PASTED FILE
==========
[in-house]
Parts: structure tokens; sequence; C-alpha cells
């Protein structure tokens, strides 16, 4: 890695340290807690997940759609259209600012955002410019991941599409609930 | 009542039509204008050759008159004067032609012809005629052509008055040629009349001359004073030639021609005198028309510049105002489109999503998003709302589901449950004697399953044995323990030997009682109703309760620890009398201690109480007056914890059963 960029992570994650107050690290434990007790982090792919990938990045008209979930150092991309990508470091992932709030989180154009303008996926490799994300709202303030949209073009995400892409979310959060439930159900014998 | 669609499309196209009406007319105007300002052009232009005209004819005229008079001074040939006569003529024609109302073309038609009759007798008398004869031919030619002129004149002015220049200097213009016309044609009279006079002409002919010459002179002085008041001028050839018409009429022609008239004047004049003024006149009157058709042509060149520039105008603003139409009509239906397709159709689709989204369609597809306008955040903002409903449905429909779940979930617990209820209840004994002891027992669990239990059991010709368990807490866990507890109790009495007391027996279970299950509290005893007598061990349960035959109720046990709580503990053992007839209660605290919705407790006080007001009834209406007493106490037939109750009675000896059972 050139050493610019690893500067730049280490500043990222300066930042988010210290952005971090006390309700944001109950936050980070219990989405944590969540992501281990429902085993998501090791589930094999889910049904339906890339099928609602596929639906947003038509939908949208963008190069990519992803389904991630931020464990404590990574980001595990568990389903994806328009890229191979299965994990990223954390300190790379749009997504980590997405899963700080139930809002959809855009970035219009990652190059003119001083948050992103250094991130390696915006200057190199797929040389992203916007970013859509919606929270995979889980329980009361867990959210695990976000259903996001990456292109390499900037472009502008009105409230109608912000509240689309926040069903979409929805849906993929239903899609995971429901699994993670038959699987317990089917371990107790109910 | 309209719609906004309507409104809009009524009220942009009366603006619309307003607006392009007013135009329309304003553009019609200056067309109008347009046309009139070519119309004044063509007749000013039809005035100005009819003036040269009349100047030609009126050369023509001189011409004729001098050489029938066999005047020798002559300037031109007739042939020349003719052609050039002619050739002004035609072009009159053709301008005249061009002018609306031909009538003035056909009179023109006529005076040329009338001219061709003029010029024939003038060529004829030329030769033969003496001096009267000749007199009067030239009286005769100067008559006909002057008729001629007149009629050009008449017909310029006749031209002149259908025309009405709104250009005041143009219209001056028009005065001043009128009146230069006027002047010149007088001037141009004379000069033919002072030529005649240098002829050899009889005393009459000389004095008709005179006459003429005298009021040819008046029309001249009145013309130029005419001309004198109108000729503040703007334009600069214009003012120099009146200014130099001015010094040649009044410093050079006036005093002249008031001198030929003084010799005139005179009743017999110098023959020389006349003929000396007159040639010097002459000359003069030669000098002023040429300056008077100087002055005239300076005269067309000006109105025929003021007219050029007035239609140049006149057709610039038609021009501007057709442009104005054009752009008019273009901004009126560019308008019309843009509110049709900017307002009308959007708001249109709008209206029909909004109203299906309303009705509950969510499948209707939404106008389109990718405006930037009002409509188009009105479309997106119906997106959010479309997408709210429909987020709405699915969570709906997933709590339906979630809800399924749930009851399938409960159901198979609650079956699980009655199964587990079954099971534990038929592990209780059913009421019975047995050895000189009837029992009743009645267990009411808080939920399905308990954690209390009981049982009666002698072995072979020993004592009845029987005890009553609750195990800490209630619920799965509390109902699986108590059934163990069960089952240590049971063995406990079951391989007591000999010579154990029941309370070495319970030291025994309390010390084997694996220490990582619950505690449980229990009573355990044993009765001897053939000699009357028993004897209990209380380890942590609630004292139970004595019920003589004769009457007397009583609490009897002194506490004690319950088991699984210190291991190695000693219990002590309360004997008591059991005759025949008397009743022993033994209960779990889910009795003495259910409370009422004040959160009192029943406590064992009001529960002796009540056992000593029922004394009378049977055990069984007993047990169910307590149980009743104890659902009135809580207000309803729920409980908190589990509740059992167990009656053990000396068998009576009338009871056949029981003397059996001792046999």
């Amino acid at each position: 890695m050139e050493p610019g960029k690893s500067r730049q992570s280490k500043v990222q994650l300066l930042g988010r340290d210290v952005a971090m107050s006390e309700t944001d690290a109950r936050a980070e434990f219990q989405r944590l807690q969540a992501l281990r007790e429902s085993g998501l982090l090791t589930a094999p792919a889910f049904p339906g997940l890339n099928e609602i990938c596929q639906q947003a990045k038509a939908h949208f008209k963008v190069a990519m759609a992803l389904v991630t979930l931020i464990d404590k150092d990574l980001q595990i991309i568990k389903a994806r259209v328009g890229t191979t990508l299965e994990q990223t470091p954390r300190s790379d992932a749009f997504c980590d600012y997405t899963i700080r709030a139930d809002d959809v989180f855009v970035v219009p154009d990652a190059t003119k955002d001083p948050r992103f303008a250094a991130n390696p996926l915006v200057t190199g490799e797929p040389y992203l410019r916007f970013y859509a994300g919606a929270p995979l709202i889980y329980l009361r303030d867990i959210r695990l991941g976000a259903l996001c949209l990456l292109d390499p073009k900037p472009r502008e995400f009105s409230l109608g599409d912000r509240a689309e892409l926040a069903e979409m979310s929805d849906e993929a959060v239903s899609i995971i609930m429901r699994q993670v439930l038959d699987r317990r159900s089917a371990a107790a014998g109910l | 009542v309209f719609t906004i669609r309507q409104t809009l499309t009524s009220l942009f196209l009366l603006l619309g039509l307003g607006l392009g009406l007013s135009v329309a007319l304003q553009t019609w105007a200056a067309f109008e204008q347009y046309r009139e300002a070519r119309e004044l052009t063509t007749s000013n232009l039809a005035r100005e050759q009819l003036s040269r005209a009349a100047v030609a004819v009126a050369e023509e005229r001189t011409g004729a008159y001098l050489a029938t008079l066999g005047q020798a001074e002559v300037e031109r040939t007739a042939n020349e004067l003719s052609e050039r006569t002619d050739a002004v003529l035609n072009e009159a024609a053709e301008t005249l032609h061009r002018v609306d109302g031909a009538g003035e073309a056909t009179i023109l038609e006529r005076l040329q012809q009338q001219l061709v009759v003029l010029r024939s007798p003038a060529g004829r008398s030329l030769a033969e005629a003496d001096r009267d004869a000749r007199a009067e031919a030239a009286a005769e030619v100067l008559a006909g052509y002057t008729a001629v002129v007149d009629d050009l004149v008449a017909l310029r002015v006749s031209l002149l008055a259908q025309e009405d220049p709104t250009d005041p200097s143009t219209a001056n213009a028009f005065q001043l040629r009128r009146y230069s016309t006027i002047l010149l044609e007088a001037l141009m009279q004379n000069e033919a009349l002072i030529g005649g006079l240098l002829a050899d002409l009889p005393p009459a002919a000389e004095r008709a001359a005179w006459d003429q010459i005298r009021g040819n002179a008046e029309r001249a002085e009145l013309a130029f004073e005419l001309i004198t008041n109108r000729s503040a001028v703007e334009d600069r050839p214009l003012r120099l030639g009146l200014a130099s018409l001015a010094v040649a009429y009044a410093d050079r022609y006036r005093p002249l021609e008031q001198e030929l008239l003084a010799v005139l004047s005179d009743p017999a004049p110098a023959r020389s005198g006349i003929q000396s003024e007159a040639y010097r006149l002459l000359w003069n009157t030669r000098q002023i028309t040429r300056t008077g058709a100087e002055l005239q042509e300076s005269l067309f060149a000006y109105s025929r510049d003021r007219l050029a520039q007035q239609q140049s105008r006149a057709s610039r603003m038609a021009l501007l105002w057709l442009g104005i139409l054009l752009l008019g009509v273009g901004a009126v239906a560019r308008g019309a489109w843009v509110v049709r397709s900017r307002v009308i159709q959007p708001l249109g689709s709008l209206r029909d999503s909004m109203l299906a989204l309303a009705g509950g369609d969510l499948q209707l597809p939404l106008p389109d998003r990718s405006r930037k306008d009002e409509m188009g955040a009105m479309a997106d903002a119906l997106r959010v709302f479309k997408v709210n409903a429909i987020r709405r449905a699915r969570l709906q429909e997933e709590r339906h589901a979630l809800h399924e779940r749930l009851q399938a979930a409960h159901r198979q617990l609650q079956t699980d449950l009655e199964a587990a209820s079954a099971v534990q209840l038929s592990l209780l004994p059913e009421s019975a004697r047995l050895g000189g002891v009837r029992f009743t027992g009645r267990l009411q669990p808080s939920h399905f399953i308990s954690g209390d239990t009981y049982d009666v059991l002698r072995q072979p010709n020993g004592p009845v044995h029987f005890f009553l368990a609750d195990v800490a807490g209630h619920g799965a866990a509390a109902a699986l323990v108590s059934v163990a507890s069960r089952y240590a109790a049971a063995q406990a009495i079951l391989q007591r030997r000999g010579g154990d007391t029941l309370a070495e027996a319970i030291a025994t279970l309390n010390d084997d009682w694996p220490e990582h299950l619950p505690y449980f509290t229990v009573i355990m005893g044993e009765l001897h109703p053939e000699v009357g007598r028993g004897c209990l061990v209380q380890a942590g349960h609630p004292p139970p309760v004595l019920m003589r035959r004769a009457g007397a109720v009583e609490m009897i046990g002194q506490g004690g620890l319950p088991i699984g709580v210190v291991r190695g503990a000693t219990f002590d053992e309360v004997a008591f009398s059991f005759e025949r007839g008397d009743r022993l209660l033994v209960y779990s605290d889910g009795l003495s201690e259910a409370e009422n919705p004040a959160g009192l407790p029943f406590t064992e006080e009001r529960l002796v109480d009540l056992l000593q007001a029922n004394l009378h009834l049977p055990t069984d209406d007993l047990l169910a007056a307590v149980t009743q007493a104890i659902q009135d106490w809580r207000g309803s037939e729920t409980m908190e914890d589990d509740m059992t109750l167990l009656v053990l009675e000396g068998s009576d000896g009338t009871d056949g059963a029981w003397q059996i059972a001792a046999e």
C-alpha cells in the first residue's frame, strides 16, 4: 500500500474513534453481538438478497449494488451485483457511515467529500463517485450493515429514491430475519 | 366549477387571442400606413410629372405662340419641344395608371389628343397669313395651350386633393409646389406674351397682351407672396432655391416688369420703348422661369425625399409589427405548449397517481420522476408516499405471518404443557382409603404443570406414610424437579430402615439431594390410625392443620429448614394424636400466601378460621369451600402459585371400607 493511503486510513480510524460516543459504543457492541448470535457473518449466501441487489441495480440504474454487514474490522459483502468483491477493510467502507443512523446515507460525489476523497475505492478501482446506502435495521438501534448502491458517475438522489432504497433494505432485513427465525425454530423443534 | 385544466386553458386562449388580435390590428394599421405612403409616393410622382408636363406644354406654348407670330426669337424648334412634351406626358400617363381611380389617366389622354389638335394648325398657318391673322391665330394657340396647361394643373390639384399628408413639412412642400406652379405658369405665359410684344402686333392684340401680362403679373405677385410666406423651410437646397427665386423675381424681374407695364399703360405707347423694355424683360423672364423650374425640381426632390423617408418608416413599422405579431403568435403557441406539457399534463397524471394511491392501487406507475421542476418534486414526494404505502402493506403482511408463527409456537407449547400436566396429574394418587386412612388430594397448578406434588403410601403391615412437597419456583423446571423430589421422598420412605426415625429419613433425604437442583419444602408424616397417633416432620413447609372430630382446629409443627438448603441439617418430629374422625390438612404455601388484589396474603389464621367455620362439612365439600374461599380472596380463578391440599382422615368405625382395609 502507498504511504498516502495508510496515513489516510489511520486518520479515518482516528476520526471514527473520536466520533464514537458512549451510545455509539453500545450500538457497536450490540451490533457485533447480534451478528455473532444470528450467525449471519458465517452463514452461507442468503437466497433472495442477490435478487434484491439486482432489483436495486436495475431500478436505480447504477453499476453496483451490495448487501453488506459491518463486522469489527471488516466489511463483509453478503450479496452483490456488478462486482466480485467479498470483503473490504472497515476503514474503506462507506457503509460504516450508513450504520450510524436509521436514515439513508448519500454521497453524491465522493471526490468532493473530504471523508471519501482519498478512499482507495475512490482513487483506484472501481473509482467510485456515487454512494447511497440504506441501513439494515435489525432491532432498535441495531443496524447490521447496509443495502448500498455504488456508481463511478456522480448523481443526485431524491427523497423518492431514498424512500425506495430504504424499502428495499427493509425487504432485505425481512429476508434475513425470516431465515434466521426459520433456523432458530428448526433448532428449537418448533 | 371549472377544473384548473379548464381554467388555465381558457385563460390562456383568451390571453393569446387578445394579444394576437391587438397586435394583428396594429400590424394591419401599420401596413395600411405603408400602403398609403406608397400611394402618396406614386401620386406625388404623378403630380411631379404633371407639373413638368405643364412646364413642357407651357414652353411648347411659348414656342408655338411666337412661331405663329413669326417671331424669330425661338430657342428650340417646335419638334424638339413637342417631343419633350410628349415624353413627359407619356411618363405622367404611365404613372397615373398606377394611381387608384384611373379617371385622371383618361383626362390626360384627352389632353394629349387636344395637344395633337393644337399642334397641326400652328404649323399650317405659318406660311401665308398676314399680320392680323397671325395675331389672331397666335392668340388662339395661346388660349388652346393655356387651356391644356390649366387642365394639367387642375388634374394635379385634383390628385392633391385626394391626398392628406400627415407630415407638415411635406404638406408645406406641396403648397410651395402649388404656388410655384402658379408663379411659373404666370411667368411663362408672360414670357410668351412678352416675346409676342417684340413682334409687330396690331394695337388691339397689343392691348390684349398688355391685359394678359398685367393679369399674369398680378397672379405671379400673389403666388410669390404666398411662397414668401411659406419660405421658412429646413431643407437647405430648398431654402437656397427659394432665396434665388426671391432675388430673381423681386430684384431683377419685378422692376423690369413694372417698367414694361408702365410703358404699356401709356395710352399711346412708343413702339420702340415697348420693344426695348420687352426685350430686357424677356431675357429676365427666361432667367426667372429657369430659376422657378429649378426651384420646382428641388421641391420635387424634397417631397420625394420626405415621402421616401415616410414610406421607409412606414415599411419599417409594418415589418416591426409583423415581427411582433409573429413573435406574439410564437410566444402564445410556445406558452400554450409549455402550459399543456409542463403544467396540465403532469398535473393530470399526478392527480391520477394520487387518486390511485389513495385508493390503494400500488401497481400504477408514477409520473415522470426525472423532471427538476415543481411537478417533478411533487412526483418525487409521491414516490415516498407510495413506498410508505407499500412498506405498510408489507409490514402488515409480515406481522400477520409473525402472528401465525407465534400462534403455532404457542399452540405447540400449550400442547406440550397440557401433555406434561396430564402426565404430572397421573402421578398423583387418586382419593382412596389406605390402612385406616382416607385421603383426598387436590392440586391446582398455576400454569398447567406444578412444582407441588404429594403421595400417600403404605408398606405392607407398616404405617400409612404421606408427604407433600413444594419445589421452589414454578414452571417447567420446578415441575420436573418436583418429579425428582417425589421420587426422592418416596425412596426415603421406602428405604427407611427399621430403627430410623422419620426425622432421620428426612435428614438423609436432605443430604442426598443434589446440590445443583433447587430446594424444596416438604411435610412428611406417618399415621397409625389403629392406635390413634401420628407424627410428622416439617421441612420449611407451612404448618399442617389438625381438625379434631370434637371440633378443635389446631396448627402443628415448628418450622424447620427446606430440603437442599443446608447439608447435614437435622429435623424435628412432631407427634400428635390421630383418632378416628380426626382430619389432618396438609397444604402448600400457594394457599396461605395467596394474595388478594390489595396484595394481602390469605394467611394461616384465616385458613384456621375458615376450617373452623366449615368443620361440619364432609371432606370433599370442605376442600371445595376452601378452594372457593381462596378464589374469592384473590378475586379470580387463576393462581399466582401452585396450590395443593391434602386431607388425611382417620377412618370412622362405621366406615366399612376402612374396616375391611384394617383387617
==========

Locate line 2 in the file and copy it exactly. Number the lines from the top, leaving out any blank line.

Parts: structure tokens; sequence; C-alpha cells